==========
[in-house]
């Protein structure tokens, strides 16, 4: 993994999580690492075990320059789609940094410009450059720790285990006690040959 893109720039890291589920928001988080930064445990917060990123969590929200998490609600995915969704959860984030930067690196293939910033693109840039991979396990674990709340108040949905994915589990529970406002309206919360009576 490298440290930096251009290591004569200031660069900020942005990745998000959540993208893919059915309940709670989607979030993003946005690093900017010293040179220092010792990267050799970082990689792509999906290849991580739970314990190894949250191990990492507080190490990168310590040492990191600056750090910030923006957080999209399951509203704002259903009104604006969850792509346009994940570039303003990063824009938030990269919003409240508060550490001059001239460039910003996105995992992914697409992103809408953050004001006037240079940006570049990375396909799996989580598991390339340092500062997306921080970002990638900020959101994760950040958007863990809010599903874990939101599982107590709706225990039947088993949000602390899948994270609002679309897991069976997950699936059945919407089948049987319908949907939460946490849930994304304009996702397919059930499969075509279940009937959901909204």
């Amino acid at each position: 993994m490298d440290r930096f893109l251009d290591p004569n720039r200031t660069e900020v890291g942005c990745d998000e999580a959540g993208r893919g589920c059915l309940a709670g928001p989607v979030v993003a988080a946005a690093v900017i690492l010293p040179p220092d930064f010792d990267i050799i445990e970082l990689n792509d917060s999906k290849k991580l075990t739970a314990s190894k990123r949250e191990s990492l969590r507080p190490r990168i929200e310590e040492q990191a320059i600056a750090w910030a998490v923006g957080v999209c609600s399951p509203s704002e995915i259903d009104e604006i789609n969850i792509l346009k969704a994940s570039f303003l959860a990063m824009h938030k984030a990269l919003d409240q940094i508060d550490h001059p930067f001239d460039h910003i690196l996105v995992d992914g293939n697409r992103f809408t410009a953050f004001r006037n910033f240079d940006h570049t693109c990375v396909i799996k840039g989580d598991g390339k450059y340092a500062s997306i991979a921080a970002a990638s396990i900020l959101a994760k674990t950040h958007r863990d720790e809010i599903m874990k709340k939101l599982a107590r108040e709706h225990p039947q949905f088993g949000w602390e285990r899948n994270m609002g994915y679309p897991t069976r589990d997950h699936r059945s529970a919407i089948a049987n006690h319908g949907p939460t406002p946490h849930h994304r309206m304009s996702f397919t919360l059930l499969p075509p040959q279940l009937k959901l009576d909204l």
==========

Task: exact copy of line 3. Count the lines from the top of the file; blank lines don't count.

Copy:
């Amino acid at each position: 993994m490298d440290r930096f893109l251009d290591p004569n720039r200031t660069e900020v890291g942005c990745d998000e999580a959540g993208r893919g589920c059915l309940a709670g928001p989607v979030v993003a988080a946005a690093v900017i690492l010293p040179p220092d930064f010792d990267i050799i445990e970082l990689n792509d917060s999906k290849k991580l075990t739970a314990s190894k990123r949250e191990s990492l969590r507080p190490r990168i929200e310590e040492q990191a320059i600056a750090w910030a998490v923006g957080v999209c609600s399951p509203s704002e995915i259903d009104e604006i789609n969850i792509l346009k969704a994940s570039f303003l959860a990063m824009h938030k984030a990269l919003d409240q940094i508060d550490h001059p930067f001239d460039h910003i690196l996105v995992d992914g293939n697409r992103f809408t410009a953050f004001r006037n910033f240079d940006h570049t693109c990375v396909i799996k840039g989580d598991g390339k450059y340092a500062s997306i991979a921080a970002a990638s396990i900020l959101a994760k674990t950040h958007r863990d720790e809010i599903m874990k709340k939101l599982a107590r108040e709706h225990p039947q949905f088993g949000w602390e285990r899948n994270m609002g994915y679309p897991t069976r589990d997950h699936r059945s529970a919407i089948a049987n006690h319908g949907p939460t406002p946490h849930h994304r309206m304009s996702f397919t919360l059930l499969p075509p040959q279940l009937k959901l009576d909204l």